I always love looking at the archive shoes of Foster & Son, the ones that were made more than 50+ years ago and seeing how different they were in just about every aspect of shoemaking from the proportion of the lasts, to the fineness of the closing to the amounts of stitch per inch on the welt and last to the little details on the pattern that set them apart from the rest. Many of those details are so subtle that they might go unnoticed. For example, what caught my eye was the quarter/facing of this semi brogue in front, were the brogueing on the top line of the quarter has it’s traditional one large hole, two small ones but then so subtly transitions to one medium sized hole all down the facing, without having a separation in the leather pieces. That small touch is not something you often see these days but was a common sign of shoes from those time periods. It’s nice to see them, appreciate them and then let them influence your creativity!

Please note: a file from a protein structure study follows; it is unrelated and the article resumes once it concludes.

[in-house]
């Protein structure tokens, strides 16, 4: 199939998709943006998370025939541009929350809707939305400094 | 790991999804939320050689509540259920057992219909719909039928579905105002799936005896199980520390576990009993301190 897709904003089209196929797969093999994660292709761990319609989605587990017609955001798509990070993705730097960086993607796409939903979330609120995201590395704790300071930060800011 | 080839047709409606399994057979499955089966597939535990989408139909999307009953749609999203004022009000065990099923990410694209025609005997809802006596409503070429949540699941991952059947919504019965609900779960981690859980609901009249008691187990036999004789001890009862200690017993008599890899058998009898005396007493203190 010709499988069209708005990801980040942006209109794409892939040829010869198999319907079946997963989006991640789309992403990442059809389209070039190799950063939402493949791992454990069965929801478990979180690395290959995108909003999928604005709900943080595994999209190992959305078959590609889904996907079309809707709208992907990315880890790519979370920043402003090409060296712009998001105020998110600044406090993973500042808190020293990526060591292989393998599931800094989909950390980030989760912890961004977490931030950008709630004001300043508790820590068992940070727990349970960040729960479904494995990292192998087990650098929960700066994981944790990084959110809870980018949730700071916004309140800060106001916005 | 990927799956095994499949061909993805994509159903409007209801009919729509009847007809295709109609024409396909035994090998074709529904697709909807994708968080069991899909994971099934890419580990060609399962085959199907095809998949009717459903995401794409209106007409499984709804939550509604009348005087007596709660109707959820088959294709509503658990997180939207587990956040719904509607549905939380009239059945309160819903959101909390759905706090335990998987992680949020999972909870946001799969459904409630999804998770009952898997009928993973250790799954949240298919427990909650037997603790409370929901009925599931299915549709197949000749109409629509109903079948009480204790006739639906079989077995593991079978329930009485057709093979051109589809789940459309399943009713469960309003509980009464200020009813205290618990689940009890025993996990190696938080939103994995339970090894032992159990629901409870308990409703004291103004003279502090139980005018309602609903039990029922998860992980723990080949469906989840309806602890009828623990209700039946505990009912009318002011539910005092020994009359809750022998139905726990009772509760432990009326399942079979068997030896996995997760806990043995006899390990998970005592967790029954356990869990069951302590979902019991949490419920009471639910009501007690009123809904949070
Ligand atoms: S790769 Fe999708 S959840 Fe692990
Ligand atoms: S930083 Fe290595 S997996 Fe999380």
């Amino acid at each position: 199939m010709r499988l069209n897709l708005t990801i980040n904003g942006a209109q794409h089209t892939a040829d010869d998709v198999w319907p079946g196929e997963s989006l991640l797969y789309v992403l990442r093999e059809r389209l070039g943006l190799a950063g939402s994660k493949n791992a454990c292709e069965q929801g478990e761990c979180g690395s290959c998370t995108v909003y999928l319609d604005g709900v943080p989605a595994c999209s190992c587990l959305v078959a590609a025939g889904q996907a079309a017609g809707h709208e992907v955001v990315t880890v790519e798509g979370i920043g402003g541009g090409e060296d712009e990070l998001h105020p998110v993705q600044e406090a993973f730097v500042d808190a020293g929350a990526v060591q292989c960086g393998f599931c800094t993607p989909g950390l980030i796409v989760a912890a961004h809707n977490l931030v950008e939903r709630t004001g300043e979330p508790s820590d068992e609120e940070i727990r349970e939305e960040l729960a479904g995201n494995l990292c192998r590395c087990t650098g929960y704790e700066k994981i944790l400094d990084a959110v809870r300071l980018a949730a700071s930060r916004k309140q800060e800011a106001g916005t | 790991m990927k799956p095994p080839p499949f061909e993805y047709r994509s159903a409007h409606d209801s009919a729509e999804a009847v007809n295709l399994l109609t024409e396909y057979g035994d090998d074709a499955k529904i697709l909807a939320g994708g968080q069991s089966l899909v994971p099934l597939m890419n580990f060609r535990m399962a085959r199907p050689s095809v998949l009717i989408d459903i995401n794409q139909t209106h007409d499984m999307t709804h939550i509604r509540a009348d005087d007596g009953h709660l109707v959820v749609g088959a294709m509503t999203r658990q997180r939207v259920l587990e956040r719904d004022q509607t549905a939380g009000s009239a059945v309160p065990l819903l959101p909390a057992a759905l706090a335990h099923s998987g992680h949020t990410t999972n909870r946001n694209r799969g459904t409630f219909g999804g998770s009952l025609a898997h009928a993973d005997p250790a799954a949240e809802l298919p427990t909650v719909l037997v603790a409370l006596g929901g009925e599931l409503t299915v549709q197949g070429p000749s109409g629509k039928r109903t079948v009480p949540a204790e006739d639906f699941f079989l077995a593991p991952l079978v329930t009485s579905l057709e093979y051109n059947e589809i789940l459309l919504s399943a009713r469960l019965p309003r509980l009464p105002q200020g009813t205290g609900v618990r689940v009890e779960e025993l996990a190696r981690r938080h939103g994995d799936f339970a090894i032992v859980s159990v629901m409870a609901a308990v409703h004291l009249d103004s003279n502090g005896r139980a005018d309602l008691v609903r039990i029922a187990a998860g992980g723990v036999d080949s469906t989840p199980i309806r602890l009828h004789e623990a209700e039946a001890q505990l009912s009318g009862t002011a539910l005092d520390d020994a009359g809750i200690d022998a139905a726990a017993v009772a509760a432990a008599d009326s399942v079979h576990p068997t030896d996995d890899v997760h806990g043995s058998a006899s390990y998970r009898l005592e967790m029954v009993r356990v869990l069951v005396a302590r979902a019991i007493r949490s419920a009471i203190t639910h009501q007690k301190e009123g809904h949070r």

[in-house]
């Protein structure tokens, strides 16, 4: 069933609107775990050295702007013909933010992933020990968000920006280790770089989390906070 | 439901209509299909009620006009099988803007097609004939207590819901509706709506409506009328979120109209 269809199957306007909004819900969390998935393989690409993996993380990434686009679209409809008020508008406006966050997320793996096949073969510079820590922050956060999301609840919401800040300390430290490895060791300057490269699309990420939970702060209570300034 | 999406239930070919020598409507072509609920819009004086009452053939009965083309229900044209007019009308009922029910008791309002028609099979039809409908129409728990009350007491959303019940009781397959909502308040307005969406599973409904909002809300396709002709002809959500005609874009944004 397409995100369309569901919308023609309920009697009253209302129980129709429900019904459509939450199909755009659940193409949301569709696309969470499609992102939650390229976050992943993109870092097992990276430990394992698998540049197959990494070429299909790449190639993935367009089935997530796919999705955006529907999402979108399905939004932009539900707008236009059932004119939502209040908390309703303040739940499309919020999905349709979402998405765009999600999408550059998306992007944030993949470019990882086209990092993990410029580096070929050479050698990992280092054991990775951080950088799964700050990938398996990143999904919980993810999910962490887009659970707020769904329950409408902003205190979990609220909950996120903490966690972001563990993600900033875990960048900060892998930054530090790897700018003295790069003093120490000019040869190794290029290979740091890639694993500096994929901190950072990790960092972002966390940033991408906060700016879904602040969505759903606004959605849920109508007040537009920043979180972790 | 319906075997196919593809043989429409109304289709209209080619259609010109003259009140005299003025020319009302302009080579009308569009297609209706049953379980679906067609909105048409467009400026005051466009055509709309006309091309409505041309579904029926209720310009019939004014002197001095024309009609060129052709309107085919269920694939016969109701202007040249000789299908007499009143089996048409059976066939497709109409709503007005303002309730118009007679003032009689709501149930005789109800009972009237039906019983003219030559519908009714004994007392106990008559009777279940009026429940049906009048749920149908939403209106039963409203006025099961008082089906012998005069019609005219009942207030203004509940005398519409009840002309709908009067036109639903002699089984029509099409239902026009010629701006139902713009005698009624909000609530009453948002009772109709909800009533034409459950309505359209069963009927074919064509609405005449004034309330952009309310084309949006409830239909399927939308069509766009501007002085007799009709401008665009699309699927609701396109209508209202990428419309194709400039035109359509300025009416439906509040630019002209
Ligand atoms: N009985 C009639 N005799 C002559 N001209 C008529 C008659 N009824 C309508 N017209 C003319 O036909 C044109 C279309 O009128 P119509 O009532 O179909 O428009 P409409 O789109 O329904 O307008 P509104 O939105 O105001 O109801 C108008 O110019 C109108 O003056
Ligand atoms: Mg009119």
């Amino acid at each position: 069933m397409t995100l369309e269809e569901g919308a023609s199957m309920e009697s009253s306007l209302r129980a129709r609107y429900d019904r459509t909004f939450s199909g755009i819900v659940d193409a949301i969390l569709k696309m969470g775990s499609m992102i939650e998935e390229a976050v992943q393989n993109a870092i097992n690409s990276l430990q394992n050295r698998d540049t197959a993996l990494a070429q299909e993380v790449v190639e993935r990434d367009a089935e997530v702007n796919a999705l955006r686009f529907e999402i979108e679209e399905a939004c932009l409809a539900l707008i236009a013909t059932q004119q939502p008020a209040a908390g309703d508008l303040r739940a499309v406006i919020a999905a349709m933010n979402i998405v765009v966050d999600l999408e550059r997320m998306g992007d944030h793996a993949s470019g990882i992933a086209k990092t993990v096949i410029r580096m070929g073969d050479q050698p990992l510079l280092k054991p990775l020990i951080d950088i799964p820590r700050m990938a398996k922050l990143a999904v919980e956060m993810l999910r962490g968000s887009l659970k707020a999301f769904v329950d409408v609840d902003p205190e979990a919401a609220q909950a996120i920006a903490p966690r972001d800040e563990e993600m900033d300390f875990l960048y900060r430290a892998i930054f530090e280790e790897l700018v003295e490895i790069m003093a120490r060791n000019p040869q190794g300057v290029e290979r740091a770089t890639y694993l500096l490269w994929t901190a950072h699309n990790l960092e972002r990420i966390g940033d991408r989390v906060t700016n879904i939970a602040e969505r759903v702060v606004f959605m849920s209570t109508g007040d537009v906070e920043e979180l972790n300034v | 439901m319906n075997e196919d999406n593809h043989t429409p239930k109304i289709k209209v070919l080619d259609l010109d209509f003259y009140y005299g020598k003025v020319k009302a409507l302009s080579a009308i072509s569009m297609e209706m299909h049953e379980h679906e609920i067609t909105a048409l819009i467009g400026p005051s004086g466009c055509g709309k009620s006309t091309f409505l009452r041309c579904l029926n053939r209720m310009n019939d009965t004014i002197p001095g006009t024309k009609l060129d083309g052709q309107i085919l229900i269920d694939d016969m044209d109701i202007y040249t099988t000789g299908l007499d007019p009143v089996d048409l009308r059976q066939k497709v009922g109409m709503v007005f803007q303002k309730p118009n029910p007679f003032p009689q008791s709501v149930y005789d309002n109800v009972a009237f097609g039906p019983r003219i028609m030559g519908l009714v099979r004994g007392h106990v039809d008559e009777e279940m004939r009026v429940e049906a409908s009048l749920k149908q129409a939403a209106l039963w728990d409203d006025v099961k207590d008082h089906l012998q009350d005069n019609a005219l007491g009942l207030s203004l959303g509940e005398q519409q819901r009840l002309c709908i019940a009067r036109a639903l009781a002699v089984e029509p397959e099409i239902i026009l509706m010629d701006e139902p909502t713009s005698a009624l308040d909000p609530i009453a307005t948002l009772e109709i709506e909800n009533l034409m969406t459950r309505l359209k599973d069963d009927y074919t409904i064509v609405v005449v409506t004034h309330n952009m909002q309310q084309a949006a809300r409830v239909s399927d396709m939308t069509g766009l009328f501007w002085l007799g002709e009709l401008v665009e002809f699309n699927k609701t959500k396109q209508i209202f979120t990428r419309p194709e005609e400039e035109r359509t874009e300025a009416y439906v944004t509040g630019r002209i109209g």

Leave a Comment

Your email address will not be published. Required fields are marked *